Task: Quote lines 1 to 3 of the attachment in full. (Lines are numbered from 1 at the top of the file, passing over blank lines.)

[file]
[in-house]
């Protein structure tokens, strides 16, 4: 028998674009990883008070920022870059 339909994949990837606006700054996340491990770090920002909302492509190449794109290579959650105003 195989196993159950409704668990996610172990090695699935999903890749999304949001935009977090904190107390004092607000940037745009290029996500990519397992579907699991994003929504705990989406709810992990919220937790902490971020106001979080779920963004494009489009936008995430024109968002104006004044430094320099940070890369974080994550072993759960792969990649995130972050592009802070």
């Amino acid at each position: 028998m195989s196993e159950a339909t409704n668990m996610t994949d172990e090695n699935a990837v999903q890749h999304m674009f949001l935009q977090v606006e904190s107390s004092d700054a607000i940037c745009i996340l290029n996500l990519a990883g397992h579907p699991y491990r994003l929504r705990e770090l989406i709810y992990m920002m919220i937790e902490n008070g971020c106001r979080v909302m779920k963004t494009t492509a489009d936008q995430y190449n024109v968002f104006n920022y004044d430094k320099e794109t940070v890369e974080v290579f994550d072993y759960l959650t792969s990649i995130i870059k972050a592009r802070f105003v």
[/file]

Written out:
[in-house]
């Protein structure tokens, strides 16, 4: 028998674009990883008070920022870059 339909994949990837606006700054996340491990770090920002909302492509190449794109290579959650105003 195989196993159950409704668990996610172990090695699935999903890749999304949001935009977090904190107390004092607000940037745009290029996500990519397992579907699991994003929504705990989406709810992990919220937790902490971020106001979080779920963004494009489009936008995430024109968002104006004044430094320099940070890369974080994550072993759960792969990649995130972050592009802070």
């Amino acid at each position: 028998m195989s196993e159950a339909t409704n668990m996610t994949d172990e090695n699935a990837v999903q890749h999304m674009f949001l935009q977090v606006e904190s107390s004092d700054a607000i940037c745009i996340l290029n996500l990519a990883g397992h579907p699991y491990r994003l929504r705990e770090l989406i709810y992990m920002m919220i937790e902490n008070g971020c106001r979080v909302m779920k963004t494009t492509a489009d936008q995430y190449n024109v968002f104006n920022y004044d430094k320099e794109t940070v890369e974080v290579f994550d072993y759960l959650t792969s990649i995130i870059k972050a592009r802070f105003v």